In addition, a third millage – at 0.25 mills – funds natural areas preservation, bringing in about $3 million annually, according to Bob Tetens, the county’s parks director. That millage expires in 2011, and would need to be put on the ballot for renewal this year. [See Chronicle coverage: "County Natural Areas Tax Up for Renewal"]
The department, with a budget of about $8.5 million, does not receive support from the county’s general fund. It has a fund balance of $21.5 million for parks and recreation, and another $6 million fund balance for the natural areas program.
Those fund balances will be used for some of the projects in the pipeline, as laid out by the master plan. The parks system updates its master plan every five years – for the current plan, the county hired the private consulting firm URS Corp., which in turn enlisted the planning firm JJR. The process of drafting the plan included examining state and national recreational trends, reviewing the county’s demographics and meeting with county recreation staff and officials.
In addition to the public meetings on Jan. 26 and Feb. 3, the master plan will be open for public comment at the March 9 meeting of the Parks & Recreation Commission. That meeting runs from 7-9 p.m. at the parks administration office at County Park Farm, 2230 Platt Road in Ann Arbor. Park planner Richard Kent said the commission will likely adopt the master plan at its regular monthly meeting in April, at the earliest. Then the plan will be sent for approval at the state level – a requirement necessary in order to be eligible for state recreation funding.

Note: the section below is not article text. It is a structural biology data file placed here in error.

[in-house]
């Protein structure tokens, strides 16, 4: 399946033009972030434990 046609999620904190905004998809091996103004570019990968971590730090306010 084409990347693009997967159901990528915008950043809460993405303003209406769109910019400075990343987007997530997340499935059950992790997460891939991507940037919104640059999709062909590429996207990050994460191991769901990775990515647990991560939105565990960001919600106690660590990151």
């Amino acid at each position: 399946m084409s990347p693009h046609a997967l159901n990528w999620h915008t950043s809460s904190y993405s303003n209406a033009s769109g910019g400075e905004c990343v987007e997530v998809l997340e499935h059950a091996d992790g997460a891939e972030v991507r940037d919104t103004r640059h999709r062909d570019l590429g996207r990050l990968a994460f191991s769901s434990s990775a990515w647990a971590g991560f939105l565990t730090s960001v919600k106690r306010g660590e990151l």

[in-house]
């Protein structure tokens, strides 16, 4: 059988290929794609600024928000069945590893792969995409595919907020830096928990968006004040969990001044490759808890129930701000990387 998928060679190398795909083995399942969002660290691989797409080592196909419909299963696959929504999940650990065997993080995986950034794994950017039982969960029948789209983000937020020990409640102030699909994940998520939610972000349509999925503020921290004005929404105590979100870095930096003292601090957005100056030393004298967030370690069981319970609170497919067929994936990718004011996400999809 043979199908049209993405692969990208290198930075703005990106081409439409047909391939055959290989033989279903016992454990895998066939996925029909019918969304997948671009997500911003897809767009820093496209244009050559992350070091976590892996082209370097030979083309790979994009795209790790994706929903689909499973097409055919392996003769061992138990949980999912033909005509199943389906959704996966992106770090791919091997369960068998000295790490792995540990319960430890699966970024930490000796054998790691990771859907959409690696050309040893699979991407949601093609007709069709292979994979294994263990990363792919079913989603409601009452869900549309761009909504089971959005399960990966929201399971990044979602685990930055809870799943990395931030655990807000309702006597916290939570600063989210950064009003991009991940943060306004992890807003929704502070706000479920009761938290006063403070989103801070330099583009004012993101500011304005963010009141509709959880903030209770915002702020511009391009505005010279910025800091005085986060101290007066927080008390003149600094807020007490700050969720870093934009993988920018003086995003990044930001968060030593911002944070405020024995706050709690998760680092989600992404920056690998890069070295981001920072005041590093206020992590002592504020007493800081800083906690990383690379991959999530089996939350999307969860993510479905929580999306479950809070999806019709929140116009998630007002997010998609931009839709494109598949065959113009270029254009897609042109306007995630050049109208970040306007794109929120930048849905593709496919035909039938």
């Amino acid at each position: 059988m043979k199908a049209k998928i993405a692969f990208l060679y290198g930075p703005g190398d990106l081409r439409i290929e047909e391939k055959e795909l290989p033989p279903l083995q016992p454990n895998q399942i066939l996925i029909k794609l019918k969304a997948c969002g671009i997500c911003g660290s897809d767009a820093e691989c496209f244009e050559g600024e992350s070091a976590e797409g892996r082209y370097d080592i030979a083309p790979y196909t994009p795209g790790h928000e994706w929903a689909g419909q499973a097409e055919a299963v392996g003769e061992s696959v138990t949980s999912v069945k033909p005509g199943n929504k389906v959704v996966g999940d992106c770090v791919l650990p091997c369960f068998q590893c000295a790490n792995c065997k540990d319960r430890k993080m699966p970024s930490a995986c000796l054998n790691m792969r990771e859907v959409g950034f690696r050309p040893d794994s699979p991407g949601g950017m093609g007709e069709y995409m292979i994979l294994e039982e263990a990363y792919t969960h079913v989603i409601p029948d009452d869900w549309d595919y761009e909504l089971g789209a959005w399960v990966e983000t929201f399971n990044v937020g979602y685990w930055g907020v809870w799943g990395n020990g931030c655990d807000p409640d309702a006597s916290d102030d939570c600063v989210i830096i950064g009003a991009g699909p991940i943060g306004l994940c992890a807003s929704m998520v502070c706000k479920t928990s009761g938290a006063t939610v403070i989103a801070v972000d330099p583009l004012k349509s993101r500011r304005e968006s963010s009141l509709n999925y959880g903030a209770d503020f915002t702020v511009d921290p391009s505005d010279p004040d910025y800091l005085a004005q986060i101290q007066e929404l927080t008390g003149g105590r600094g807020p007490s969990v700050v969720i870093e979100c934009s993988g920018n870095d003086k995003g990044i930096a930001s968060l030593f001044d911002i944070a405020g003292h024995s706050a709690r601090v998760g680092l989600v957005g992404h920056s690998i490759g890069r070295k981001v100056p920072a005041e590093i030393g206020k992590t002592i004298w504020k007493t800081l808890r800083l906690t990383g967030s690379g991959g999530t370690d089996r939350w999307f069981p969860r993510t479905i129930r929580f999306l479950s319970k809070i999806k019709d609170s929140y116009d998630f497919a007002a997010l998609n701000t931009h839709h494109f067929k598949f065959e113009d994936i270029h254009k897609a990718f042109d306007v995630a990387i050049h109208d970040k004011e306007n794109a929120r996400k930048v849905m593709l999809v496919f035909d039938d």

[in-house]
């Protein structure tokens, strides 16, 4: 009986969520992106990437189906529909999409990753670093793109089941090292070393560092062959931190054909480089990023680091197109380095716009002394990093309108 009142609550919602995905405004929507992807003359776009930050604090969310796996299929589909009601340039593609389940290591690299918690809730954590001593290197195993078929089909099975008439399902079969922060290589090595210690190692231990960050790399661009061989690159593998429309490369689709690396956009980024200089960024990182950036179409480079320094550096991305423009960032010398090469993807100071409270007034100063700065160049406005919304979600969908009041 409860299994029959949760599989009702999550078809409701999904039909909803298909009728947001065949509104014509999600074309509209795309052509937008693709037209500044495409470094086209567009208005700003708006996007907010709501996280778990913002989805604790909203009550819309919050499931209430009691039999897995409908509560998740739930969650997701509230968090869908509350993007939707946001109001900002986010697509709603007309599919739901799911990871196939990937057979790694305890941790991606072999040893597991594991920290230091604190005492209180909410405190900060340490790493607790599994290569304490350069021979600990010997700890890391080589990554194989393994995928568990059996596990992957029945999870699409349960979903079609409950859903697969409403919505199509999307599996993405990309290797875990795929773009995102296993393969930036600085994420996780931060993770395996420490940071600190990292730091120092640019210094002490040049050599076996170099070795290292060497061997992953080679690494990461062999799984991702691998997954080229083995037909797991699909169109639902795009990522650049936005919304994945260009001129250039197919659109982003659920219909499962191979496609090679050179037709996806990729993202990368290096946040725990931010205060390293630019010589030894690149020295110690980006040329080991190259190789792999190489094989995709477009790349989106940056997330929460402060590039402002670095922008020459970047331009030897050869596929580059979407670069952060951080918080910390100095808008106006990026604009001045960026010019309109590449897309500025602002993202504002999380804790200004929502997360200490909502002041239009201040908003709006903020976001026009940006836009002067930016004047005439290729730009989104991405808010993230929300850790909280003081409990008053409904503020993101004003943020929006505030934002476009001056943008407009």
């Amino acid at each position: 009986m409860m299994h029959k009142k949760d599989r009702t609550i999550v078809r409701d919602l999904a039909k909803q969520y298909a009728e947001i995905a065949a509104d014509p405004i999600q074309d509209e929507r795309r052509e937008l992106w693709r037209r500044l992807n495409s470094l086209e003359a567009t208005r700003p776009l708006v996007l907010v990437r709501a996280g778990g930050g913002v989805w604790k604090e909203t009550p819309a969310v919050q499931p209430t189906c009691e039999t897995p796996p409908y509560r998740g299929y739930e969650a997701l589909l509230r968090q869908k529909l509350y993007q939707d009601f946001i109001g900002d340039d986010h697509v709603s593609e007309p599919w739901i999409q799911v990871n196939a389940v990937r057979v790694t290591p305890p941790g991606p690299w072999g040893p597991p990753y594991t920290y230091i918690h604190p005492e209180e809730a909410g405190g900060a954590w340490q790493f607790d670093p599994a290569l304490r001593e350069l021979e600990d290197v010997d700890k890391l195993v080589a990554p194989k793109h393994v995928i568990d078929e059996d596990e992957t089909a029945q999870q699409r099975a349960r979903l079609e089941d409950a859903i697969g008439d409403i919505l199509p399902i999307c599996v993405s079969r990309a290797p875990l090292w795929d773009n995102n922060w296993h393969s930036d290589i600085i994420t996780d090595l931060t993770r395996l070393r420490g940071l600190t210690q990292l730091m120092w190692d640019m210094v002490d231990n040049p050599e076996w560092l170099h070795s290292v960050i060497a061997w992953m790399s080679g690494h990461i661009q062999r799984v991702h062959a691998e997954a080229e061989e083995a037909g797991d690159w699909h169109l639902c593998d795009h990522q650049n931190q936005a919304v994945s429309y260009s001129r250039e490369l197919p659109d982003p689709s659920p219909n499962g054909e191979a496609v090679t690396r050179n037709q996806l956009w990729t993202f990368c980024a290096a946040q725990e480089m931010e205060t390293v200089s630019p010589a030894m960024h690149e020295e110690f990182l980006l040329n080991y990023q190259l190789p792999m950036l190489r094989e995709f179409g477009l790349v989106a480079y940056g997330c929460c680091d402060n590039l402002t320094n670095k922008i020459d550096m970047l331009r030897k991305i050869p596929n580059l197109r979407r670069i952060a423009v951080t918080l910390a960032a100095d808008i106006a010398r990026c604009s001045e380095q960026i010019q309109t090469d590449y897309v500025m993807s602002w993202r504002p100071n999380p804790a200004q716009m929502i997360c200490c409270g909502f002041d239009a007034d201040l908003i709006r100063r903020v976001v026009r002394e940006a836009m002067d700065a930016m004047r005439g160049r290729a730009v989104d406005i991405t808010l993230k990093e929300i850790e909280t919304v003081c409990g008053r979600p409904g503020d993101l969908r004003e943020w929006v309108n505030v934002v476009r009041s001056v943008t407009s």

Parks Projects through 2014
Within its broad goals – such as preserving the county’s natural resources and promoting an active lifestyle for community residents – the parks system has a range of specific projects outlined in the master plan over the next five years. [.pdf file of complete parks capital improvement program budget] Here’s a sampling.
Rolling Hills Park, Ypsilanti Township